TO WHAT EXTENT IS AN EMPLOYER EXPECTED TO ACCOMMODATE AN EMPLOYEE IN A CASE OF PERMANENT INCAPACITY? BY EVA MUDELY AND LUSANDA RAPHULU

Wednesday, April 15, 2009
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Incapacity on the grounds of ill health or injury might be temporary or permanent. In cases where the employee is likely to be absent for a time that is unreasonably long in the circumstances, the employer should investigate all the possible alternatives short of dismissal. In the recent Labour Appeal Court case of Trident Steel (Pty) Ltd v Metal and Engineering Industries Bargaining Council and others (Case No: DA14/05) the court looked at the issue of permanent incapacity and an employer’s obligation to accommodate an employee who is suffering from a permanent disability. In this case the employee was employed as a telesales assistant. Some six months after commencing employment, the employee developed severe neck pain, and the employee’s condition continued to worsen. The employee consulted various medical practitioners, and the consensus of the doctors was that the employee’s work station caused the problem which was further aggravated by her working on a computer for a full day. The employer was sympathetic towards the employee and tried to accommodate her by making adjustments to her computer and allowing the employee to work half a day for a period of six months. It was intended that this change in her working hours would be a temporary measure. It then became clear to the employer that the employee could not work full days. The employee had exhausted all her sick leave. Since the employee’s position involved telesales, it was not possible to allow the employee to work half days on a permanent basis. Since there were no other suitable alternative positions, the employee’s services were accordingly terminated.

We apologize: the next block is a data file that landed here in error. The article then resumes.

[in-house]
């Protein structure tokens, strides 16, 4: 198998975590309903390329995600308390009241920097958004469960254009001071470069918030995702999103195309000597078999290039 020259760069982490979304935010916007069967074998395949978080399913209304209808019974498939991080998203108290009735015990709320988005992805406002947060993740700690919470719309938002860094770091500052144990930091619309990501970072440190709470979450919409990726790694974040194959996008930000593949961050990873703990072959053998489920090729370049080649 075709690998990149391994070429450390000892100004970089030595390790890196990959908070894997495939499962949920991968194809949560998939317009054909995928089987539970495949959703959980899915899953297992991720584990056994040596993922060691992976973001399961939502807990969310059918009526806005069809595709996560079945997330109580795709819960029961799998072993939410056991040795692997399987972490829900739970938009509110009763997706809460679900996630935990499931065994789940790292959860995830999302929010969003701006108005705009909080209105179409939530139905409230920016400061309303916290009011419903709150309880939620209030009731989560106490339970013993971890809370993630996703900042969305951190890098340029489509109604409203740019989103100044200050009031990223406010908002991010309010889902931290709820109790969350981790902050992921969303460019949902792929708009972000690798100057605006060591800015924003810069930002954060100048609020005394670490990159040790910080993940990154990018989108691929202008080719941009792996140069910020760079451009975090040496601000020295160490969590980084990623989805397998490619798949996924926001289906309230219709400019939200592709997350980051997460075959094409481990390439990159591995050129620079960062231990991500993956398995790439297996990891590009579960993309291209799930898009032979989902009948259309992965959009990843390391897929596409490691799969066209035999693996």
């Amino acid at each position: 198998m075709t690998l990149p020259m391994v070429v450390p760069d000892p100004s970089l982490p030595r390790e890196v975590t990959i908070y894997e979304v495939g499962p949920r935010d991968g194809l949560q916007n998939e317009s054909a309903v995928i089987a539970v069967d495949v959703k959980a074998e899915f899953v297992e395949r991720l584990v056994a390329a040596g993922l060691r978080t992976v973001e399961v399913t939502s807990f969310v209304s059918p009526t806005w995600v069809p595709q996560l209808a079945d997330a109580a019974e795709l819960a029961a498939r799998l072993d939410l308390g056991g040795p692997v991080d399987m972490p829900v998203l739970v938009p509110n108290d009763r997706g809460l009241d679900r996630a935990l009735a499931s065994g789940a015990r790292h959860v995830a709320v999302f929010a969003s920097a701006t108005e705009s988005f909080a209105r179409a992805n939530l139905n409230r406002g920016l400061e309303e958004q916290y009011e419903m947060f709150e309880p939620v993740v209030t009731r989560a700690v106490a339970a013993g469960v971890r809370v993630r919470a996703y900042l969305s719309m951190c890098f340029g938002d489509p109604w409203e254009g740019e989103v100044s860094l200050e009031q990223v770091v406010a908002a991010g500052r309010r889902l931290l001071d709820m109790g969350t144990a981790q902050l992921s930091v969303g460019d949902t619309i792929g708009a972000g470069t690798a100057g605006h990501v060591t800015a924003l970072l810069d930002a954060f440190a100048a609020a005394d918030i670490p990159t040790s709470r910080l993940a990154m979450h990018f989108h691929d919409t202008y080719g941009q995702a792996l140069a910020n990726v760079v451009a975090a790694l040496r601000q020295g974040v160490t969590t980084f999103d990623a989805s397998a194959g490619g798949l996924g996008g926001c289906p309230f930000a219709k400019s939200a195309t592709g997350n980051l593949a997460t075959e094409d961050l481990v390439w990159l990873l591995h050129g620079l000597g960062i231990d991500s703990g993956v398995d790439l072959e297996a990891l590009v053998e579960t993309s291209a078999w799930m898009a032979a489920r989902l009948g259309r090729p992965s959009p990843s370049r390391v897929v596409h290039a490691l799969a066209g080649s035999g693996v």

The employee referred a dispute to the relevant bargaining council. During the arbitration hearing the employee testified that the position of receptionist did not require her to use a computer, and she could have done that job. However, the position of receptionist was not vacant at the time. Interestingly, the employee never suggested this alternative to her employer prior to her termination. Also, the salary paid to the receptionist was less than half of that paid to telesales assistants. The commissioner found that the employer had not made sufficient attempts to investigate the extent to which the employee’s duties might be adapted or the availability of suitable alternative work. The Labour Court affirmed the findings of the commissioner. The employer then appealed to the Labour Appeal Court. The Labour Appeal Court was of the view that the an employer’s obligation to try and accommodate the employee does not require the employer to do more that what can reasonably be expected from it in the circumstances. The Labour Appeal Court held that if the employer is shown to have acted reasonably to try and accommodate the employee, it can be said that it has discharged its obligations. The decision of the Labour Court was overturned.
 
This decision illustrates that, especially in cases of long term incapacity, an employer must investigate possible ways of adapting the employee’s work to accommodate the employee. However, there is a limit on what an employer can reasonably be expected to do to accommodate an employee.
 
Eva Mudely and Lusanda Raphulu are senior associates in the Employment Law Department at Bowman Gilfillan